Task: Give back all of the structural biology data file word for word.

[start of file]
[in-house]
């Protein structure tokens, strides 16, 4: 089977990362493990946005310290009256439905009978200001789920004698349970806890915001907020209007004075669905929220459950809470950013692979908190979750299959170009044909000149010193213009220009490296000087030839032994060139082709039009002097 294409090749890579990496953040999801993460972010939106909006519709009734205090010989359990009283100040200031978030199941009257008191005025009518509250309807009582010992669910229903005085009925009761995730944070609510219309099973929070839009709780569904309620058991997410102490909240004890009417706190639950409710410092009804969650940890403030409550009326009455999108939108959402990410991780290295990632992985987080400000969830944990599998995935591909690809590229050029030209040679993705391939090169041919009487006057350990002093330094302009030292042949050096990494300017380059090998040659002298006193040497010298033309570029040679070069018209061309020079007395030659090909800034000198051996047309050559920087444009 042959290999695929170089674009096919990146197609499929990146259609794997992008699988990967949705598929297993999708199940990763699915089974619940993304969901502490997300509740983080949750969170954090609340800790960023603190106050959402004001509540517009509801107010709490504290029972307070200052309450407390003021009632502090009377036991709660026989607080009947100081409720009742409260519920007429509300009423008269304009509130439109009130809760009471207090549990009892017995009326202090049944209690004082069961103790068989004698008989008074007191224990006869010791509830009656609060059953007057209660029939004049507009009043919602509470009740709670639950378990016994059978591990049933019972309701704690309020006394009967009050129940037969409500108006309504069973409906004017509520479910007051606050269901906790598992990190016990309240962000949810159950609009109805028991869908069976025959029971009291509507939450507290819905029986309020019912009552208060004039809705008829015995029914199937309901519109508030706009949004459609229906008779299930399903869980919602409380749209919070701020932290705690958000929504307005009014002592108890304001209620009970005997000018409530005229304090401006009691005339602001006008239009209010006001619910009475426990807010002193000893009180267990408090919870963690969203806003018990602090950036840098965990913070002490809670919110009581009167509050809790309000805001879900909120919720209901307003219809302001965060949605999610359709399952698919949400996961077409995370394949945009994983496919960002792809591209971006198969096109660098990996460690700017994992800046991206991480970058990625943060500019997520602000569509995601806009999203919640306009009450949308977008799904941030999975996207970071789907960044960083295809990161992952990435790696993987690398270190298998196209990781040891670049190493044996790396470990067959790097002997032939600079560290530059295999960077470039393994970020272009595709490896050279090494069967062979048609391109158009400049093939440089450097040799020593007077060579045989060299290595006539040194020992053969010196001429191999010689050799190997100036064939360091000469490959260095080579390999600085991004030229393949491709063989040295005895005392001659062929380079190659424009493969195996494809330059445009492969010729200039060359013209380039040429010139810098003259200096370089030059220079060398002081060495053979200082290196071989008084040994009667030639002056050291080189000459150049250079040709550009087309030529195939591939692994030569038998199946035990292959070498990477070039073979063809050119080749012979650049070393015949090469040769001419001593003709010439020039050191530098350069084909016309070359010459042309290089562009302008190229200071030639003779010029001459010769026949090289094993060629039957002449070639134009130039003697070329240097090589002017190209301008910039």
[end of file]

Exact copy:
[in-house]
């Protein structure tokens, strides 16, 4: 089977990362493990946005310290009256439905009978200001789920004698349970806890915001907020209007004075669905929220459950809470950013692979908190979750299959170009044909000149010193213009220009490296000087030839032994060139082709039009002097 294409090749890579990496953040999801993460972010939106909006519709009734205090010989359990009283100040200031978030199941009257008191005025009518509250309807009582010992669910229903005085009925009761995730944070609510219309099973929070839009709780569904309620058991997410102490909240004890009417706190639950409710410092009804969650940890403030409550009326009455999108939108959402990410991780290295990632992985987080400000969830944990599998995935591909690809590229050029030209040679993705391939090169041919009487006057350990002093330094302009030292042949050096990494300017380059090998040659002298006193040497010298033309570029040679070069018209061309020079007395030659090909800034000198051996047309050559920087444009 042959290999695929170089674009096919990146197609499929990146259609794997992008699988990967949705598929297993999708199940990763699915089974619940993304969901502490997300509740983080949750969170954090609340800790960023603190106050959402004001509540517009509801107010709490504290029972307070200052309450407390003021009632502090009377036991709660026989607080009947100081409720009742409260519920007429509300009423008269304009509130439109009130809760009471207090549990009892017995009326202090049944209690004082069961103790068989004698008989008074007191224990006869010791509830009656609060059953007057209660029939004049507009009043919602509470009740709670639950378990016994059978591990049933019972309701704690309020006394009967009050129940037969409500108006309504069973409906004017509520479910007051606050269901906790598992990190016990309240962000949810159950609009109805028991869908069976025959029971009291509507939450507290819905029986309020019912009552208060004039809705008829015995029914199937309901519109508030706009949004459609229906008779299930399903869980919602409380749209919070701020932290705690958000929504307005009014002592108890304001209620009970005997000018409530005229304090401006009691005339602001006008239009209010006001619910009475426990807010002193000893009180267990408090919870963690969203806003018990602090950036840098965990913070002490809670919110009581009167509050809790309000805001879900909120919720209901307003219809302001965060949605999610359709399952698919949400996961077409995370394949945009994983496919960002792809591209971006198969096109660098990996460690700017994992800046991206991480970058990625943060500019997520602000569509995601806009999203919640306009009450949308977008799904941030999975996207970071789907960044960083295809990161992952990435790696993987690398270190298998196209990781040891670049190493044996790396470990067959790097002997032939600079560290530059295999960077470039393994970020272009595709490896050279090494069967062979048609391109158009400049093939440089450097040799020593007077060579045989060299290595006539040194020992053969010196001429191999010689050799190997100036064939360091000469490959260095080579390999600085991004030229393949491709063989040295005895005392001659062929380079190659424009493969195996494809330059445009492969010729200039060359013209380039040429010139810098003259200096370089030059220079060398002081060495053979200082290196071989008084040994009667030639002056050291080189000459150049250079040709550009087309030529195939591939692994030569038998199946035990292959070498990477070039073979063809050119080749012979650049070393015949090469040769001419001593003709010439020039050191530098350069084909016309070359010459042309290089562009302008190229200071030639003779010029001459010769026949090289094993060629039957002449070639134009130039003697070329240097090589002017190209301008910039």